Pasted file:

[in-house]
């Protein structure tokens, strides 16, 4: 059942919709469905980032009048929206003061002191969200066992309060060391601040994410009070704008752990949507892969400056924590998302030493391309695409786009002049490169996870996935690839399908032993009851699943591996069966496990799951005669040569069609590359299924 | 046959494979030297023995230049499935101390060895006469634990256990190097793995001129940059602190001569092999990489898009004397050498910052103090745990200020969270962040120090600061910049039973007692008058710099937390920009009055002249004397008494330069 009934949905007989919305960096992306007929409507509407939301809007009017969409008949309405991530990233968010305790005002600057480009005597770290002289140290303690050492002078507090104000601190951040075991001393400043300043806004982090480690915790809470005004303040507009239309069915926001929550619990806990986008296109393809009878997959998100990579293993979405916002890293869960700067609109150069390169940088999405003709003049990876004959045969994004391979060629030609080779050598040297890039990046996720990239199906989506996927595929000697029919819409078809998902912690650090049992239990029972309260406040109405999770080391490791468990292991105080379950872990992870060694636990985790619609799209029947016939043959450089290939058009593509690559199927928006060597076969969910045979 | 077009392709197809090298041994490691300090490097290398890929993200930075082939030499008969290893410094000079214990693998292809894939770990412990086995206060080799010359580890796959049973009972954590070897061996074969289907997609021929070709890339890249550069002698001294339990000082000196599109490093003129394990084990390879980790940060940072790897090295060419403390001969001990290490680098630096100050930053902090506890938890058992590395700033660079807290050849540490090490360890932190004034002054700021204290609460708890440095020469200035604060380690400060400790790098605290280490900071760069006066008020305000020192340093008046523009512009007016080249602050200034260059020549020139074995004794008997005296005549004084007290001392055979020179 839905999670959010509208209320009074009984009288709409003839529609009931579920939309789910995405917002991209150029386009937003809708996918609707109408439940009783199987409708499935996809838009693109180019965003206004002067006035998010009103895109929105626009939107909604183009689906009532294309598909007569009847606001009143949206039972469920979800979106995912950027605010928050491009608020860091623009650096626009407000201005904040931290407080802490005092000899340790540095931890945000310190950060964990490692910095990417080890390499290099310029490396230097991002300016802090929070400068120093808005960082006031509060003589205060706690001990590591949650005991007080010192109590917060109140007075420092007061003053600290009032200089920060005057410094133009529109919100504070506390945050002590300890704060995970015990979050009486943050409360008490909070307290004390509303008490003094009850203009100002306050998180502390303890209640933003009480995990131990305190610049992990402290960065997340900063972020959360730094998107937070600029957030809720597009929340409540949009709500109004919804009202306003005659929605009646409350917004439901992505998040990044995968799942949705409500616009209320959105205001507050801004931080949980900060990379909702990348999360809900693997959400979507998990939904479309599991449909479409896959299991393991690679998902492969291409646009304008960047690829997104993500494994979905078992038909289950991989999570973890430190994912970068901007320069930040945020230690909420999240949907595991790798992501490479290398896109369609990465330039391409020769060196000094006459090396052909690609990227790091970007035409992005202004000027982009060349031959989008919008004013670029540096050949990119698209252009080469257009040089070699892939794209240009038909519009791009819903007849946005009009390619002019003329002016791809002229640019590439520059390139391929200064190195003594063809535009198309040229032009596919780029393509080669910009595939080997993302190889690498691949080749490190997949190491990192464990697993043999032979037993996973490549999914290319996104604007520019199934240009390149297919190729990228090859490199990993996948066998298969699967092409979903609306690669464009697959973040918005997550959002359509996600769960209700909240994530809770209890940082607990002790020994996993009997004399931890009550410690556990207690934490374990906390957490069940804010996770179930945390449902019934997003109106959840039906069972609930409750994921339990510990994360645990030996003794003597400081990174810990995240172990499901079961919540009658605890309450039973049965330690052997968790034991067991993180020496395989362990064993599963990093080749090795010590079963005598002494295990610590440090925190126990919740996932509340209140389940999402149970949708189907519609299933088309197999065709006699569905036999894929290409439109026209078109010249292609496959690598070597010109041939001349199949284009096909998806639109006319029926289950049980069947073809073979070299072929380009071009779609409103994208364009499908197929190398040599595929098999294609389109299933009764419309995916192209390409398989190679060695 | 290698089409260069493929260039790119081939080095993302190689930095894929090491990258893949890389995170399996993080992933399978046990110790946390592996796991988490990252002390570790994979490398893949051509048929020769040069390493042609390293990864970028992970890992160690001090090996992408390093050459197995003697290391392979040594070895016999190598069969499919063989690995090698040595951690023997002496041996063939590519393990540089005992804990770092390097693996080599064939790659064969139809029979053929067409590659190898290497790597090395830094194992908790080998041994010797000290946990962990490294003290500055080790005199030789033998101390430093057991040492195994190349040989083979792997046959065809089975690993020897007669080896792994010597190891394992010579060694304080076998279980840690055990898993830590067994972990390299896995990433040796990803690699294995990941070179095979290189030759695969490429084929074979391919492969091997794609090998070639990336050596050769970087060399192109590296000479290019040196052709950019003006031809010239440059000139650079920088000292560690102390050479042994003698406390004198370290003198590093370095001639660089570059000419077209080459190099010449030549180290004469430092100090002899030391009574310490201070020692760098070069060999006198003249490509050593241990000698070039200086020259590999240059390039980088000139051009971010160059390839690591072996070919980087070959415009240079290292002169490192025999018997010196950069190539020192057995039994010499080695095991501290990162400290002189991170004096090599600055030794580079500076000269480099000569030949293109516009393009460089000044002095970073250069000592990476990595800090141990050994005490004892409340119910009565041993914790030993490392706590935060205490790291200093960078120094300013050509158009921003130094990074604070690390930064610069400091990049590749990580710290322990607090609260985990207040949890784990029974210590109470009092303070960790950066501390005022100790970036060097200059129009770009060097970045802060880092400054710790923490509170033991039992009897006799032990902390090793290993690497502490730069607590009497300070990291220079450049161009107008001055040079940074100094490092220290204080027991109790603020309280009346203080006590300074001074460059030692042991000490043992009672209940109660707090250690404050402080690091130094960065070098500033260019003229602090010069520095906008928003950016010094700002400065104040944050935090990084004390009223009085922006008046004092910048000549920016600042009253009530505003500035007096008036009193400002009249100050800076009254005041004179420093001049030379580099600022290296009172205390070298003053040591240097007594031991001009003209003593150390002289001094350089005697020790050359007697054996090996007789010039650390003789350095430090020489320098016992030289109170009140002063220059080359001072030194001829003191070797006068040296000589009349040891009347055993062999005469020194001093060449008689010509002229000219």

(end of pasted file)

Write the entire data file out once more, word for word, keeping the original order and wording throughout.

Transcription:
[in-house]
């Protein structure tokens, strides 16, 4: 059942919709469905980032009048929206003061002191969200066992309060060391601040994410009070704008752990949507892969400056924590998302030493391309695409786009002049490169996870996935690839399908032993009851699943591996069966496990799951005669040569069609590359299924 | 046959494979030297023995230049499935101390060895006469634990256990190097793995001129940059602190001569092999990489898009004397050498910052103090745990200020969270962040120090600061910049039973007692008058710099937390920009009055002249004397008494330069 009934949905007989919305960096992306007929409507509407939301809007009017969409008949309405991530990233968010305790005002600057480009005597770290002289140290303690050492002078507090104000601190951040075991001393400043300043806004982090480690915790809470005004303040507009239309069915926001929550619990806990986008296109393809009878997959998100990579293993979405916002890293869960700067609109150069390169940088999405003709003049990876004959045969994004391979060629030609080779050598040297890039990046996720990239199906989506996927595929000697029919819409078809998902912690650090049992239990029972309260406040109405999770080391490791468990292991105080379950872990992870060694636990985790619609799209029947016939043959450089290939058009593509690559199927928006060597076969969910045979 | 077009392709197809090298041994490691300090490097290398890929993200930075082939030499008969290893410094000079214990693998292809894939770990412990086995206060080799010359580890796959049973009972954590070897061996074969289907997609021929070709890339890249550069002698001294339990000082000196599109490093003129394990084990390879980790940060940072790897090295060419403390001969001990290490680098630096100050930053902090506890938890058992590395700033660079807290050849540490090490360890932190004034002054700021204290609460708890440095020469200035604060380690400060400790790098605290280490900071760069006066008020305000020192340093008046523009512009007016080249602050200034260059020549020139074995004794008997005296005549004084007290001392055979020179 839905999670959010509208209320009074009984009288709409003839529609009931579920939309789910995405917002991209150029386009937003809708996918609707109408439940009783199987409708499935996809838009693109180019965003206004002067006035998010009103895109929105626009939107909604183009689906009532294309598909007569009847606001009143949206039972469920979800979106995912950027605010928050491009608020860091623009650096626009407000201005904040931290407080802490005092000899340790540095931890945000310190950060964990490692910095990417080890390499290099310029490396230097991002300016802090929070400068120093808005960082006031509060003589205060706690001990590591949650005991007080010192109590917060109140007075420092007061003053600290009032200089920060005057410094133009529109919100504070506390945050002590300890704060995970015990979050009486943050409360008490909070307290004390509303008490003094009850203009100002306050998180502390303890209640933003009480995990131990305190610049992990402290960065997340900063972020959360730094998107937070600029957030809720597009929340409540949009709500109004919804009202306003005659929605009646409350917004439901992505998040990044995968799942949705409500616009209320959105205001507050801004931080949980900060990379909702990348999360809900693997959400979507998990939904479309599991449909479409896959299991393991690679998902492969291409646009304008960047690829997104993500494994979905078992038909289950991989999570973890430190994912970068901007320069930040945020230690909420999240949907595991790798992501490479290398896109369609990465330039391409020769060196000094006459090396052909690609990227790091970007035409992005202004000027982009060349031959989008919008004013670029540096050949990119698209252009080469257009040089070699892939794209240009038909519009791009819903007849946005009009390619002019003329002016791809002229640019590439520059390139391929200064190195003594063809535009198309040229032009596919780029393509080669910009595939080997993302190889690498691949080749490190997949190491990192464990697993043999032979037993996973490549999914290319996104604007520019199934240009390149297919190729990228090859490199990993996948066998298969699967092409979903609306690669464009697959973040918005997550959002359509996600769960209700909240994530809770209890940082607990002790020994996993009997004399931890009550410690556990207690934490374990906390957490069940804010996770179930945390449902019934997003109106959840039906069972609930409750994921339990510990994360645990030996003794003597400081990174810990995240172990499901079961919540009658605890309450039973049965330690052997968790034991067991993180020496395989362990064993599963990093080749090795010590079963005598002494295990610590440090925190126990919740996932509340209140389940999402149970949708189907519609299933088309197999065709006699569905036999894929290409439109026209078109010249292609496959690598070597010109041939001349199949284009096909998806639109006319029926289950049980069947073809073979070299072929380009071009779609409103994208364009499908197929190398040599595929098999294609389109299933009764419309995916192209390409398989190679060695 | 290698089409260069493929260039790119081939080095993302190689930095894929090491990258893949890389995170399996993080992933399978046990110790946390592996796991988490990252002390570790994979490398893949051509048929020769040069390493042609390293990864970028992970890992160690001090090996992408390093050459197995003697290391392979040594070895016999190598069969499919063989690995090698040595951690023997002496041996063939590519393990540089005992804990770092390097693996080599064939790659064969139809029979053929067409590659190898290497790597090395830094194992908790080998041994010797000290946990962990490294003290500055080790005199030789033998101390430093057991040492195994190349040989083979792997046959065809089975690993020897007669080896792994010597190891394992010579060694304080076998279980840690055990898993830590067994972990390299896995990433040796990803690699294995990941070179095979290189030759695969490429084929074979391919492969091997794609090998070639990336050596050769970087060399192109590296000479290019040196052709950019003006031809010239440059000139650079920088000292560690102390050479042994003698406390004198370290003198590093370095001639660089570059000419077209080459190099010449030549180290004469430092100090002899030391009574310490201070020692760098070069060999006198003249490509050593241990000698070039200086020259590999240059390039980088000139051009971010160059390839690591072996070919980087070959415009240079290292002169490192025999018997010196950069190539020192057995039994010499080695095991501290990162400290002189991170004096090599600055030794580079500076000269480099000569030949293109516009393009460089000044002095970073250069000592990476990595800090141990050994005490004892409340119910009565041993914790030993490392706590935060205490790291200093960078120094300013050509158009921003130094990074604070690390930064610069400091990049590749990580710290322990607090609260985990207040949890784990029974210590109470009092303070960790950066501390005022100790970036060097200059129009770009060097970045802060880092400054710790923490509170033991039992009897006799032990902390090793290993690497502490730069607590009497300070990291220079450049161009107008001055040079940074100094490092220290204080027991109790603020309280009346203080006590300074001074460059030692042991000490043992009672209940109660707090250690404050402080690091130094960065070098500033260019003229602090010069520095906008928003950016010094700002400065104040944050935090990084004390009223009085922006008046004092910048000549920016600042009253009530505003500035007096008036009193400002009249100050800076009254005041004179420093001049030379580099600022290296009172205390070298003053040591240097007594031991001009003209003593150390002289001094350089005697020790050359007697054996090996007789010039650390003789350095430090020489320098016992030289109170009140002063220059080359001072030194001829003191070797006068040296000589009349040891009347055993062999005469020194001093060449008689010509002229000219």